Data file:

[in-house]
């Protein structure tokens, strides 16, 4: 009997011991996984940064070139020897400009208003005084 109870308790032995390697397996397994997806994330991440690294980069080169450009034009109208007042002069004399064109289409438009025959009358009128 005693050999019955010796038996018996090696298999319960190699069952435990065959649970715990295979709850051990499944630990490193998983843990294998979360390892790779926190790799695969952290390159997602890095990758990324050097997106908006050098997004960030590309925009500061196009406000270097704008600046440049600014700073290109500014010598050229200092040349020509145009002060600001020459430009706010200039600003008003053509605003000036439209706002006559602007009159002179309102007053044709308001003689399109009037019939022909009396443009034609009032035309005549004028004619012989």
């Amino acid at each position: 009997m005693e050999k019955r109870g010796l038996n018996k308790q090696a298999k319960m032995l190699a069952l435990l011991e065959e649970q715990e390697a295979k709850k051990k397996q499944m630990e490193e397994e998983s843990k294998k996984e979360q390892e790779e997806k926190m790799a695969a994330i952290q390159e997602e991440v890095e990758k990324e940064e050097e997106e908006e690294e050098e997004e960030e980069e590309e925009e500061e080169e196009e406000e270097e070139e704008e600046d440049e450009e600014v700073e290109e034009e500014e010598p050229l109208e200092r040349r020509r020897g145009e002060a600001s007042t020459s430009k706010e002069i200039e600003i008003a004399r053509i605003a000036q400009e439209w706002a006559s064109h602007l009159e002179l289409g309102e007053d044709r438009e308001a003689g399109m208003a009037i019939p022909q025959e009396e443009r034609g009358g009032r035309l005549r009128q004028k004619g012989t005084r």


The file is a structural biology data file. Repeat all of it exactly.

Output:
[in-house]
């Protein structure tokens, strides 16, 4: 009997011991996984940064070139020897400009208003005084 109870308790032995390697397996397994997806994330991440690294980069080169450009034009109208007042002069004399064109289409438009025959009358009128 005693050999019955010796038996018996090696298999319960190699069952435990065959649970715990295979709850051990499944630990490193998983843990294998979360390892790779926190790799695969952290390159997602890095990758990324050097997106908006050098997004960030590309925009500061196009406000270097704008600046440049600014700073290109500014010598050229200092040349020509145009002060600001020459430009706010200039600003008003053509605003000036439209706002006559602007009159002179309102007053044709308001003689399109009037019939022909009396443009034609009032035309005549004028004619012989």
């Amino acid at each position: 009997m005693e050999k019955r109870g010796l038996n018996k308790q090696a298999k319960m032995l190699a069952l435990l011991e065959e649970q715990e390697a295979k709850k051990k397996q499944m630990e490193e397994e998983s843990k294998k996984e979360q390892e790779e997806k926190m790799a695969a994330i952290q390159e997602e991440v890095e990758k990324e940064e050097e997106e908006e690294e050098e997004e960030e980069e590309e925009e500061e080169e196009e406000e270097e070139e704008e600046d440049e450009e600014v700073e290109e034009e500014e010598p050229l109208e200092r040349r020509r020897g145009e002060a600001s007042t020459s430009k706010e002069i200039e600003i008003a004399r053509i605003a000036q400009e439209w706002a006559s064109h602007l009159e002179l289409g309102e007053d044709r438009e308001a003689g399109m208003a009037i019939p022909q025959e009396e443009r034609g009358g009032r035309l005549r009128q004028k004619g012989t005084r």